Bradycardia (low heart rate) can cause confusion, dizziness and other symptoms, which can otherwise be challenging for a caregiver to interpret. This was only picked up on an ER visit as an incidental finding–and we still do not know if it, in fact, is the cause of Jed’s added confusion in the morning.

In researching the subject, I found a paper noting that bradycardia seems to have more frequency for frontotemporal dementia (FTD) patients with the behavioral variant, and thus something, FTD caregivers should be cognizant of.

For further information on bradycardia here are some resources (click on the item to open the link in a new tab):

Bradycardia in Frontomemporal Dementia

Strong evidence to links irregular heart rhythms to dementia

Bradycardia: Slow Heart Rate

 

 

Cat dancing through the week …

Sugar Ray, the pugilist Georgia street kitty by the window on a Brooklyn morning

Some weeks I just feel so whipsawed.

Apropos of a lot it turns out! Elections, being less than on target writing my new book (yes, yes, I will make it up, but oy!), circumnavigating the rise in hate speech everywhere it seems, my daughter’s great week starting a new job, so yes, lots of joy for her, installing safety rails (bed worked, toilet, no), housekeeping (don’t ask, had Jed and his companion vacuum yesterday as a “therapy” exercise!), lots of healthcare discussions re: upcoming appointments for Jed (success and a big thank you to Lenox Hospital Cardiac Electrophysiology for their kindness and attention) … and then me.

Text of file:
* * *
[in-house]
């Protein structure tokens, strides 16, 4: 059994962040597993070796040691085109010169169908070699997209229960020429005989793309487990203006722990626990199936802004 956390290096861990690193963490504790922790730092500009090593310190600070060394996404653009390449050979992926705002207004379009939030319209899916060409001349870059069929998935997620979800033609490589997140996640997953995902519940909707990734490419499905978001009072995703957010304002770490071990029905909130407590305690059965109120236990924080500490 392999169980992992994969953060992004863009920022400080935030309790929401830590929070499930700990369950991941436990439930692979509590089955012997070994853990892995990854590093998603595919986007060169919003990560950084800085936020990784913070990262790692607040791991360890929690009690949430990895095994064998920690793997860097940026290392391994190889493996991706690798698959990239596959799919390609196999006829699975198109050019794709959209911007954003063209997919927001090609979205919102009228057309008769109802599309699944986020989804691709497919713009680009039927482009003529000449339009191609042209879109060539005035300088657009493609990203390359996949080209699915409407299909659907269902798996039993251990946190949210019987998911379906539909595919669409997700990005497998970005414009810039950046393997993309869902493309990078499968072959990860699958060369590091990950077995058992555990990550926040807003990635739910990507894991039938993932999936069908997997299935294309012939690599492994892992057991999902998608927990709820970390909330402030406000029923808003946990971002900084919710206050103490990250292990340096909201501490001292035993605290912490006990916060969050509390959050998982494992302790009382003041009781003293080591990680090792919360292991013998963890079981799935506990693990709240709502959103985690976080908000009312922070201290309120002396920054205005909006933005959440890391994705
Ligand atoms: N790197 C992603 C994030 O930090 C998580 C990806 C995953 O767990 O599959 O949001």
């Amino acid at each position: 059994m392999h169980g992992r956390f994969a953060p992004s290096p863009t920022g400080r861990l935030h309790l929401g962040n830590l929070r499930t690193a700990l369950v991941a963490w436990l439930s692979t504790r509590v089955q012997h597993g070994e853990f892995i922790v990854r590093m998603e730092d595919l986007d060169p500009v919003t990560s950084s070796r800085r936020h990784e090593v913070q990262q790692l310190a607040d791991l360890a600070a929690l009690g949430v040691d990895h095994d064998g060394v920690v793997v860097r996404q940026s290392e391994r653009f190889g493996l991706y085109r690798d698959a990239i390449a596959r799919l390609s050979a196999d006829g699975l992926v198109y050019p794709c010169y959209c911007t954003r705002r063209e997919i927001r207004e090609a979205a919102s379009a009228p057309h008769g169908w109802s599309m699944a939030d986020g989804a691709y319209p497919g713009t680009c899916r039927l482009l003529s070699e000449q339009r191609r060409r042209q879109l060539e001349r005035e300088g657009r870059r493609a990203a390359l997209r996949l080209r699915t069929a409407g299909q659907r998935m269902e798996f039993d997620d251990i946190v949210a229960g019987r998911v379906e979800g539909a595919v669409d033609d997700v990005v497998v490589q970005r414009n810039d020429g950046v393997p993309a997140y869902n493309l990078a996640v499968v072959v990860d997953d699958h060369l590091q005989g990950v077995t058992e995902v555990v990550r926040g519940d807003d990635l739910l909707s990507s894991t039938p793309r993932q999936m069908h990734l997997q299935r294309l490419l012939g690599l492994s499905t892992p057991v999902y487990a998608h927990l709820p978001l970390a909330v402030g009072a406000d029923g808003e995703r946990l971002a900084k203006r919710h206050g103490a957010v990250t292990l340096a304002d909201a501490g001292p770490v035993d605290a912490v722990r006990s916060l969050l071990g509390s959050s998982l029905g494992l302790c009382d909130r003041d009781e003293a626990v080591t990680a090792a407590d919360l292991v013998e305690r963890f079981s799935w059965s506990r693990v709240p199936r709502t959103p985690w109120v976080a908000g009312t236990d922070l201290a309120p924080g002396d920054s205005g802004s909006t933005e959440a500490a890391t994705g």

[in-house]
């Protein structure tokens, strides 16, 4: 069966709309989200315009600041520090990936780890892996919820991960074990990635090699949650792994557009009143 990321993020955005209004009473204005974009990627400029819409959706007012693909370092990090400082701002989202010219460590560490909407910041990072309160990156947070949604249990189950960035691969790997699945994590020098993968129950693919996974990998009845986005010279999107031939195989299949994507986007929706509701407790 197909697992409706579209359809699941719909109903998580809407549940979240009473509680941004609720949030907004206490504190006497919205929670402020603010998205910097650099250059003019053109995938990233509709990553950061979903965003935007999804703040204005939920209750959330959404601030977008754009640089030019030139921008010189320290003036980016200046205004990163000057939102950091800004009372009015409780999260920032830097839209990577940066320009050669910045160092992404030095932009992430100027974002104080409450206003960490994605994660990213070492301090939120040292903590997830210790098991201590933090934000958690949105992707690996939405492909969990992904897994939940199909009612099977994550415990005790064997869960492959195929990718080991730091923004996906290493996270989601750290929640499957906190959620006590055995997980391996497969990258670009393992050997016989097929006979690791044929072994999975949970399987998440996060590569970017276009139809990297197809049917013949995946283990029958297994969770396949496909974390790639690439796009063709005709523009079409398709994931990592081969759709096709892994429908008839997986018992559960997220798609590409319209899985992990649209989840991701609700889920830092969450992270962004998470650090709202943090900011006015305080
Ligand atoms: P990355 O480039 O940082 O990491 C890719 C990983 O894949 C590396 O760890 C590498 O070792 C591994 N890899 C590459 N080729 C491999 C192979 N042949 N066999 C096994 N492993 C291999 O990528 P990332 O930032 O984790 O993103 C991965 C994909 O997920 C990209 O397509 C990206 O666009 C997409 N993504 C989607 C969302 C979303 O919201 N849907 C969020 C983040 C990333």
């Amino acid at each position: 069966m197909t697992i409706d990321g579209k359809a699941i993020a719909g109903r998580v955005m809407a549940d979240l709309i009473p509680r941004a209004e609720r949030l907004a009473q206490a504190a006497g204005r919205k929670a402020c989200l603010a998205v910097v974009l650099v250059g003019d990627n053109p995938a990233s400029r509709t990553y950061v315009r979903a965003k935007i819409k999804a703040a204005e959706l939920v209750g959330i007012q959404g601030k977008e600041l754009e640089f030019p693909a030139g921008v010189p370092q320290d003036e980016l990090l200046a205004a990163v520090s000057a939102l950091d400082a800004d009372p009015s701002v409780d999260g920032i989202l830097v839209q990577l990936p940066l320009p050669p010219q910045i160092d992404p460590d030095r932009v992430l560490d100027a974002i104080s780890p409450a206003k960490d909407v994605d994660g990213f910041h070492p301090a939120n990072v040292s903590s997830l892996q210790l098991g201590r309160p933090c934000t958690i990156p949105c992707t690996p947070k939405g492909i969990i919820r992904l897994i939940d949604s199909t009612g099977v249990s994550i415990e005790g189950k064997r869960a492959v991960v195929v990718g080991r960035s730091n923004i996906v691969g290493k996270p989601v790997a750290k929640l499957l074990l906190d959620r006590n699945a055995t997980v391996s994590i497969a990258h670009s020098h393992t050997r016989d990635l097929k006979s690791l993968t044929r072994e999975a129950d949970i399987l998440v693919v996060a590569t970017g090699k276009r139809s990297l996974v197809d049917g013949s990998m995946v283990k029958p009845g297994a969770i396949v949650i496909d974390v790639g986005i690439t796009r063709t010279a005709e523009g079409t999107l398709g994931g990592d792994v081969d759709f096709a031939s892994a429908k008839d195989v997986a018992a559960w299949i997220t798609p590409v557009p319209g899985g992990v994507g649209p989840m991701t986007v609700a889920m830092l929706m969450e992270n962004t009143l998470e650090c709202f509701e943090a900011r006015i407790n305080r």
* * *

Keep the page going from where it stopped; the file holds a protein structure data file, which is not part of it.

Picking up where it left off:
Yes. It is okay to ask, “what about me”!

Starting with the inventory, ’cause hey, can’t take the project manager out of me:

  • A few months in with a therapist … check.
  • Boxing training … nope.
  • Self care … hmmm …. no where near enough.
  • Being centered in my emotions … no where near enough.
  • Time for myself … no where near enough.
  • Sleep … haphazard at best

In the tradition of the don’t mourn, organize school of action, the best way I have found to move forward is to put the mechanisms for self care success into place.

Yes, an inventory helps, but one needs to really ensure the full picture is captured along with some thoughts on how to mitigate those areas that are clearly putting one’s mental health and well being in jeopardy.

Sugar Ray sleeping, Brooklyn window

Starting with sleep and knowing I must practice what I preach: it’s all about routine and creating an environment of calm and serenity along with ensuring one is adequately hydrated and not logy from having had a huge meal right before bed. One should also put away the smart phone, iPad, or whatever other electronic devices are overstimulating the mind with crazy short bursts of sound and light. No, one does not need to check Twitter at one in the morning or watch crazy YouTube videos or TikTok. Just turn it off–and if one must engage with something, go old school and read a book until the eyes go all swimmy and one drifts into restful sleep.